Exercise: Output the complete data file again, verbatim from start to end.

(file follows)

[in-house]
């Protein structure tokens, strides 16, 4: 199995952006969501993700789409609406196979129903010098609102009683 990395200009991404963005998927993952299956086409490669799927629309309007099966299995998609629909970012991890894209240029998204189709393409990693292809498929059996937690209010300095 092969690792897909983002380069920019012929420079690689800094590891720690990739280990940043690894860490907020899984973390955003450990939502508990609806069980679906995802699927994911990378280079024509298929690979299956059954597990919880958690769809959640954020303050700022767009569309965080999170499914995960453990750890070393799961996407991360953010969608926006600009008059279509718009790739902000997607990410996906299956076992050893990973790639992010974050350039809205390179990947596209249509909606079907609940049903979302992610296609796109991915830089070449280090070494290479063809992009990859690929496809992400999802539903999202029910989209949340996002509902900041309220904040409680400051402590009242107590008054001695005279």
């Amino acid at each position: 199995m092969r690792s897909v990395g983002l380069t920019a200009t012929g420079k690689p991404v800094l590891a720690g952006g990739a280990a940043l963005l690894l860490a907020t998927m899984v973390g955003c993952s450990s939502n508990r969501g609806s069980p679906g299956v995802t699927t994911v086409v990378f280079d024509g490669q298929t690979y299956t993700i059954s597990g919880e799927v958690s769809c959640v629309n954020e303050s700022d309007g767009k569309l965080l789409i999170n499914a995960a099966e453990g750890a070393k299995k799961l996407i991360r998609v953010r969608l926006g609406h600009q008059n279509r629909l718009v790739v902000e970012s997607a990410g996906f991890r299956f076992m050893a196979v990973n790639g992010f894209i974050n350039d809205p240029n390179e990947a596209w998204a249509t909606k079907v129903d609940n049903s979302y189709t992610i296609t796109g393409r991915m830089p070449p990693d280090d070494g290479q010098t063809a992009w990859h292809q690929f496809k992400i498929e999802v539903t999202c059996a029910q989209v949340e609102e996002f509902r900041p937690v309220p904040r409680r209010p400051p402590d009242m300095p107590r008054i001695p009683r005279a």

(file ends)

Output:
[in-house]
């Protein structure tokens, strides 16, 4: 199995952006969501993700789409609406196979129903010098609102009683 990395200009991404963005998927993952299956086409490669799927629309309007099966299995998609629909970012991890894209240029998204189709393409990693292809498929059996937690209010300095 092969690792897909983002380069920019012929420079690689800094590891720690990739280990940043690894860490907020899984973390955003450990939502508990609806069980679906995802699927994911990378280079024509298929690979299956059954597990919880958690769809959640954020303050700022767009569309965080999170499914995960453990750890070393799961996407991360953010969608926006600009008059279509718009790739902000997607990410996906299956076992050893990973790639992010974050350039809205390179990947596209249509909606079907609940049903979302992610296609796109991915830089070449280090070494290479063809992009990859690929496809992400999802539903999202029910989209949340996002509902900041309220904040409680400051402590009242107590008054001695005279």
């Amino acid at each position: 199995m092969r690792s897909v990395g983002l380069t920019a200009t012929g420079k690689p991404v800094l590891a720690g952006g990739a280990a940043l963005l690894l860490a907020t998927m899984v973390g955003c993952s450990s939502n508990r969501g609806s069980p679906g299956v995802t699927t994911v086409v990378f280079d024509g490669q298929t690979y299956t993700i059954s597990g919880e799927v958690s769809c959640v629309n954020e303050s700022d309007g767009k569309l965080l789409i999170n499914a995960a099966e453990g750890a070393k299995k799961l996407i991360r998609v953010r969608l926006g609406h600009q008059n279509r629909l718009v790739v902000e970012s997607a990410g996906f991890r299956f076992m050893a196979v990973n790639g992010f894209i974050n350039d809205p240029n390179e990947a596209w998204a249509t909606k079907v129903d609940n049903s979302y189709t992610i296609t796109g393409r991915m830089p070449p990693d280090d070494g290479q010098t063809a992009w990859h292809q690929f496809k992400i498929e999802v539903t999202c059996a029910q989209v949340e609102e996002f509902r900041p937690v309220p904040r409680r209010p400051p402590d009242m300095p107590r008054i001695p009683r005279a």